Tabish Khair in The Hindu
Three men drove a van into a crowd in London on June 3, 2017, and then ran about stabbing people until efficiently shot down by British policemen. Immediately, the Islamic State (IS) claimed the attack — though, as yet, there is no proof that the IS was directly involved.
But of course the IS will claim any monstrous act in ‘the name of Allah’ committed by morons anywhere in the world. It suits the IS. And in some ways, such a claim suits almost everyone else too.
It suits many people
It suits people like Donald Trump. It enabled him to send out inane tweets, seeking to use this tragedy to further his xenophobic, undemocratic and unlikely-to-be-effective policy options in the U.S.
The IS claim also enabled British politicians, who (it has to be said to their credit) basically reacted with calm and restraint, to suggest international conspiracies (highly unlikely) and remedies (such as curbing Internet), which are unlikely to work and will probably have more drawbacks than advantages. It is nice to have a Dr. No version of the IS to blame, when you know that your own neo-liberal and post-Brexit actions – such as laying off policemen in London – probably contributed to the casualties.
Finally, it enabled peaceful religious Muslims — many of whom will be angry at me for saying this — from facing up to their responsibility in the matter. Do not misunderstand me: these religious Muslims hate what the IS stands for: this fact was brought home by the sad but necessary decision by 130 Muslim imams and leaders in U.K. not to perform the compulsory funeral prayers over the bodies of the three London attackers.
Yes, most religious Muslims have no sympathy for the IS. Such religious Muslims often castigate people like me for describing IS-murderers as Islamists. They are not Islamists because they have nothing to do with Islam, I am consistently told. I agree — but I also point out that the IS and such terrorists think that they have everything to do with Islam. Sheer repudiation does not suffice. It especially does not suffice if you are yourself Muslim.
The IS enables peaceful, religious Muslims — the vast majority — to shirk their inadvertent complicity in such violence. It is time to face up to this, instead of expressing surprise and horror when some nephew or son mimics the IS and kills innocent people in the name of Islam.
I have written a lot about the ‘us-them’ binarism that had undergirded colonial Western atrocities against the rest, and still dominates the thinking of people like Mr. Trump. But it has to be added: peaceful, religious Muslims harbour a similar ‘us-them’ binarism.
Many decent religious Muslims believe that their faith assigns them a position of moral superiority over others. This is a feeling other very religious people — Hindus, Christians, etc. — might tend to have too. However, many religious Muslims also believe that their faith will prevail on Earth in the future and at least assure them (and only them) of paradise after death.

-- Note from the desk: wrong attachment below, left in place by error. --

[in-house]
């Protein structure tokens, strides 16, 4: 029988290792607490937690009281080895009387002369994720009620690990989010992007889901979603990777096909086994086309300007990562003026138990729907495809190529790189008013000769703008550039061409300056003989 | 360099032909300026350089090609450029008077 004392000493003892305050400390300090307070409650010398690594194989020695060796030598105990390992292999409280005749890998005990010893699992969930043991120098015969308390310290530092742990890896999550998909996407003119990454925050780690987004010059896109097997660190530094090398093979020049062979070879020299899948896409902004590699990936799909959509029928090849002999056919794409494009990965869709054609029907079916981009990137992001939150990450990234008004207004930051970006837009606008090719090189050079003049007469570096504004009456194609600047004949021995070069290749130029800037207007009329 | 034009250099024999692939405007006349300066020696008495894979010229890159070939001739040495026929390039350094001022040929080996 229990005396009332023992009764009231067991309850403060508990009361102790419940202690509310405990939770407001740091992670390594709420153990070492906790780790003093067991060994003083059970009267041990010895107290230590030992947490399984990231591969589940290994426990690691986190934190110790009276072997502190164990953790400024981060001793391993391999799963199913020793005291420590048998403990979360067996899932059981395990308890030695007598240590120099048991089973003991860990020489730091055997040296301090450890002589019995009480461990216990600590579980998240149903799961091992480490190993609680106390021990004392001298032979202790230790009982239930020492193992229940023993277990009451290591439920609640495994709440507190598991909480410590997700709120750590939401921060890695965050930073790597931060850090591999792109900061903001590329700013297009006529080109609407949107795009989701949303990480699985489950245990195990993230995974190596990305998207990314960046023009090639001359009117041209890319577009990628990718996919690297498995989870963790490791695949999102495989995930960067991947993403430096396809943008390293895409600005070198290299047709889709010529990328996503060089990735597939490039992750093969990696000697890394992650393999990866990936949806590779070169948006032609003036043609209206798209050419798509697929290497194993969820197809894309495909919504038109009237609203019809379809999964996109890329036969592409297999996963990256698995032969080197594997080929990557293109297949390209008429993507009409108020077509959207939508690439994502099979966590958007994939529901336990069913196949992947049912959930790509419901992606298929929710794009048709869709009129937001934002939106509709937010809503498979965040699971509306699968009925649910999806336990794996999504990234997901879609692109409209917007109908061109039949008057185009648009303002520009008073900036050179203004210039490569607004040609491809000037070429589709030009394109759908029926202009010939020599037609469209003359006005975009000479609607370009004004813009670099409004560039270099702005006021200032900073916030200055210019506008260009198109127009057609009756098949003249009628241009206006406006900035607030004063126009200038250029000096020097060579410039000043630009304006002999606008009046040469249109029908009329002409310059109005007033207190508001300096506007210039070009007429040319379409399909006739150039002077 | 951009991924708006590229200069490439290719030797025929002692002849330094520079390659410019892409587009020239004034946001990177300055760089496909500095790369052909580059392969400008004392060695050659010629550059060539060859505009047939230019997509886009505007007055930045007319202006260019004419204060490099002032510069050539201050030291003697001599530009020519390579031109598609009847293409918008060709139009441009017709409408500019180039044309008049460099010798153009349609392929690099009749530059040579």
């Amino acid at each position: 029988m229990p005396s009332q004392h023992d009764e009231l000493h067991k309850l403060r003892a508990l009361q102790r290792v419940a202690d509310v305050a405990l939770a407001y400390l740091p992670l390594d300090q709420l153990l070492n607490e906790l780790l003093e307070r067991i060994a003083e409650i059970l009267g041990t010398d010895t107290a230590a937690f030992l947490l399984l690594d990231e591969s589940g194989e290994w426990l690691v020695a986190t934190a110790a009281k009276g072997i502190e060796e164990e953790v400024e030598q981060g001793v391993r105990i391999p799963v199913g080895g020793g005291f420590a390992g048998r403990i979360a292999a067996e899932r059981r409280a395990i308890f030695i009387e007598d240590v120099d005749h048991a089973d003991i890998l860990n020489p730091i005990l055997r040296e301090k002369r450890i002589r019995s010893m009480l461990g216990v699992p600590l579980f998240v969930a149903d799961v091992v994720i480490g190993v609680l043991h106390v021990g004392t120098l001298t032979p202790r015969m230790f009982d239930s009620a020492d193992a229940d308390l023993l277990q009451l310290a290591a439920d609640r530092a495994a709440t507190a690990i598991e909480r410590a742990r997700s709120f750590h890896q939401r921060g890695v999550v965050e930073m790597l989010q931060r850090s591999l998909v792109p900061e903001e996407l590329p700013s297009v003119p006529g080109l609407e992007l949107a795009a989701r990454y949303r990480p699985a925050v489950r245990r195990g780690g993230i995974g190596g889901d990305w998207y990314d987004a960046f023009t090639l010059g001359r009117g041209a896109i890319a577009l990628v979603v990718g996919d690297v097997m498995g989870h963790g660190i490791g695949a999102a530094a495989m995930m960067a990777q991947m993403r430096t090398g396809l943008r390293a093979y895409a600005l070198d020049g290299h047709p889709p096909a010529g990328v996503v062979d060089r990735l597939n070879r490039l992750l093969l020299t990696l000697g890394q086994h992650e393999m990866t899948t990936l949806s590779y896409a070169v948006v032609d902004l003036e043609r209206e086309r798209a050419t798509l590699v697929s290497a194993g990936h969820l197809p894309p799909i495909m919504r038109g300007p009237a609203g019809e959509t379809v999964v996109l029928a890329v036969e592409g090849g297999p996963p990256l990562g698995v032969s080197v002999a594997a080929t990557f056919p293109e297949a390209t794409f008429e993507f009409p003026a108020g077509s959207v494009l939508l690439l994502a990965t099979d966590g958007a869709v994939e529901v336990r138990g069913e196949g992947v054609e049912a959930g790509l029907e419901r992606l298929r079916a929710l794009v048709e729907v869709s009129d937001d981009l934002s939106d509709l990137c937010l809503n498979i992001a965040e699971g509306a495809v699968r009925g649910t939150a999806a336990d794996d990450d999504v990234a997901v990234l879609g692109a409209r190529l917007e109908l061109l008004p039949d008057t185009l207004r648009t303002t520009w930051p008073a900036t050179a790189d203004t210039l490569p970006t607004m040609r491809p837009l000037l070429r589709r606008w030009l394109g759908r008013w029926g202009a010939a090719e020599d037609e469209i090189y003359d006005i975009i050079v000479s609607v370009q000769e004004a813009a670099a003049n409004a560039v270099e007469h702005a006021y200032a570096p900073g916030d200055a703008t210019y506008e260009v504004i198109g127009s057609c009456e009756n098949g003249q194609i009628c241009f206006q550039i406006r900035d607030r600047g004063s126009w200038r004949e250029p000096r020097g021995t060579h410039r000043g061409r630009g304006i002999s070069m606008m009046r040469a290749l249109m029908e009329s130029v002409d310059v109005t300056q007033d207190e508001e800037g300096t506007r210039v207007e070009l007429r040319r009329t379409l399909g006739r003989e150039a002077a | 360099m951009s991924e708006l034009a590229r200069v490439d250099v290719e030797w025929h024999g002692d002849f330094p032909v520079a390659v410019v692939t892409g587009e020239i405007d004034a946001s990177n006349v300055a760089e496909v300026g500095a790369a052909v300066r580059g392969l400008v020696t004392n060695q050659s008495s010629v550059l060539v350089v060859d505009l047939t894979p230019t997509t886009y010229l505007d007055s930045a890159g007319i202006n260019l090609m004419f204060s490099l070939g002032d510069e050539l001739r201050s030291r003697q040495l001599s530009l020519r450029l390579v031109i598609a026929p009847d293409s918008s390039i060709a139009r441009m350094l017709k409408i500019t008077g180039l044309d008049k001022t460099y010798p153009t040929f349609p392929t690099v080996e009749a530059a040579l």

I have met Christians and Jews with similar beliefs of being a kind of ‘chosen people’, but their ratio is far lower. For every Christian I have met who believed that I would go to hell because I do not believe in Jesus as the son of God, I have met a hundred who would laugh at the notion.
Unfortunately, I have met too many religious Muslims who believe that they are specially chosen, and anyone who does not share their faith is condemned to an eternity of hellfire.
Most religious Muslims do not act on this conviction; they do not even utter it in front of non-Muslims. They are decent people. But it lurks in the depths of their minds.
It can also be flaunted indirectly: for instance, recently a major Indian Muslim leader dismissed another Muslim for not being a ‘true Muslim’ because he read the Bhagavad Gita! Or, during the holy month of Ramzan, many religious Muslims give charity only to the Muslim needy. Us and them. Them and us.
Facing up to a flaw
This is the germ that runs through much of contemporary religious Muslim thinking, and drives the more confused of our Muslim children into mimicking the monstrosities of the IS. This germ makes Muslim youth vulnerable to extremist ideologies. To think that you are so special can very easily turn into a dismissal of the equivalent humanity of others, as casteist Hindus do with Dalits and as colonial Europeans did with the colonised at times.
Until more religious Muslims face up to this flaw in their thinking, their children will be vulnerable to such detestable ideologues as those of the IS — and Islam, as a faith, will be the target of hatred from at least some of those who are excluded from the category of being ‘chosen.’
The IS is not some Hollywood supervillain, an Islamic Dr. No, with highly trained agents present everywhere. It does not have that sort of clout outside the regions it controls and some neighbouring spaces.
But it is actually more dangerous because it can capitalise on the flaws in our thinking, those cracks in the floor of ordinary family homes, Muslim and non-Muslim. I have written about the cracks in the floors of ordinary European or American homes, with their ‘civilisational’ hubris. But it is time for religious Muslims to face up to the cracks in their own homes too.